The Fox book was deliberately aimed at the popular market, I’m sure, and I’m not sure I’d like to meet the author given what he seems to think that market wants, but there is no question that as a work of narrative history it’s a tour de force. (Even Peter Heather thinks so, if you don’t believe me.) The conceit of the book, which is that it’s a history to explain Hadrian’s world to him, gets a little annoying, but nonetheless in six hundred pages you get from pre-Classical Greece to late Classical Rome and finish with some sense of how it ties together. (Not that history does always do that, of course, but moving on.) The front cover, as has been mentioned, manages to call this epic three times, once in the title and twice in the review quotes, but really it’s not, it’s better done than that. We have relatively little narrative detail for Ancient Greece, and rather more for Middle Rome; correspondingly, the Greek sections of the book have more chapters about society and lifestyle (always including sex; classicists are allowed to do this, medievalists not, as we have observed) and the Roman ones fewer. The pace therefore varies rather, and sometimes, as with Alexander the Great most of all, it is too short: the boy emperor is dealt with in about twenty pages and leaves very little explained (though now we know more anyway). Fox clearly also thought this was unjust as I see he has now published a full-length work on Alexander alone, so I admire his restraint.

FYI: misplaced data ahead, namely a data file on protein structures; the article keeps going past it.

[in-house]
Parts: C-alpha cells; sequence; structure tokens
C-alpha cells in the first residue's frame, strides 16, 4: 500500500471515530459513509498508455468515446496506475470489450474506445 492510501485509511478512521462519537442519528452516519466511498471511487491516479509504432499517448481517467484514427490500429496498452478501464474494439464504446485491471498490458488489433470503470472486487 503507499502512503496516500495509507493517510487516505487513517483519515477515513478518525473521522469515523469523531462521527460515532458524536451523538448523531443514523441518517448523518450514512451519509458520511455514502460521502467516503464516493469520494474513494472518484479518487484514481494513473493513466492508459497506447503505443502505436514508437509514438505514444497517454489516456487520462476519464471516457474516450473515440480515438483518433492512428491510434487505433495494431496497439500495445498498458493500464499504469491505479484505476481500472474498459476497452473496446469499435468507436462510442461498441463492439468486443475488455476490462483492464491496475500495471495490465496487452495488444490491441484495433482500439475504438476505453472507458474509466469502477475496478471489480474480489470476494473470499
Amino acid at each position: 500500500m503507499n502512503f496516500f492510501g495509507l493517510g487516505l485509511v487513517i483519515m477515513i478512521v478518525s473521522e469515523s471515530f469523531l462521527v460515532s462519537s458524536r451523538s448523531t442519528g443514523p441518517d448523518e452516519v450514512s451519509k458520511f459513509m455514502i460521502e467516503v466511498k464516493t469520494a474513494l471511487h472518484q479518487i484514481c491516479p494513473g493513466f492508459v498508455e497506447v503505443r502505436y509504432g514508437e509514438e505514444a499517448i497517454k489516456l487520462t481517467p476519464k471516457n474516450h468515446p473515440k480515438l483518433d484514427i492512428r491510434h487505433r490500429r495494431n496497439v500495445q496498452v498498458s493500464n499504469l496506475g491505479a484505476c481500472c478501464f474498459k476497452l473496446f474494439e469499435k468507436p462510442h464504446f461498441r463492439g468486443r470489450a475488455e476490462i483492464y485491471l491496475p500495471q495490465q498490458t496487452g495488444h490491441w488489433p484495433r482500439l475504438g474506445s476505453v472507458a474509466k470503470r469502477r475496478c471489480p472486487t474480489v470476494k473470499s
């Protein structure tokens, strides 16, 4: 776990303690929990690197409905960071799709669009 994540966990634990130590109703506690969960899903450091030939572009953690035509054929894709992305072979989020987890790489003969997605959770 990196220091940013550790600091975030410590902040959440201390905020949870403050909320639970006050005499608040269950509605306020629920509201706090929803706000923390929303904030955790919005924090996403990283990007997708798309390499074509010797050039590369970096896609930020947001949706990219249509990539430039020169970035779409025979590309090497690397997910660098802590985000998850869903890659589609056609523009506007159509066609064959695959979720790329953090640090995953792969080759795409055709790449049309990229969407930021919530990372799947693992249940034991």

Only one thing irks me about the book, really, aside from the author’s delight in smut, which is at least being true to his sources. That thing is one that the ‘epic’ review quote denies, by saying that Fox tells the story “without moralising”. Yeah right. We are repeatedly told how great Athenian democracy was, slavery not withstanding, and contemporary moral perspectives are given on most of the lead characters. Fox likes rogues, dislikes prudes and those who disdain others for failings they possess, and tells us his views quite forthrightly. One can only assume that the quoted reviewer missed this simply because he agreed. Fox doesn’t do this by way of approval or censure, mind, just pointing out the difference, but I still notice it every time. It shouldn’t hinder you from reading an excellent book, though you will find it hard to follow up the references (these are sparing but effective) as he uses some system of short titles for the primary sources that isn’t expanded anywhere! argh. It is not perhaps an introduction for scholars; but for what happened in what order and who such and such a person was, and where in the story they all fit, not at all bad, not at all bad.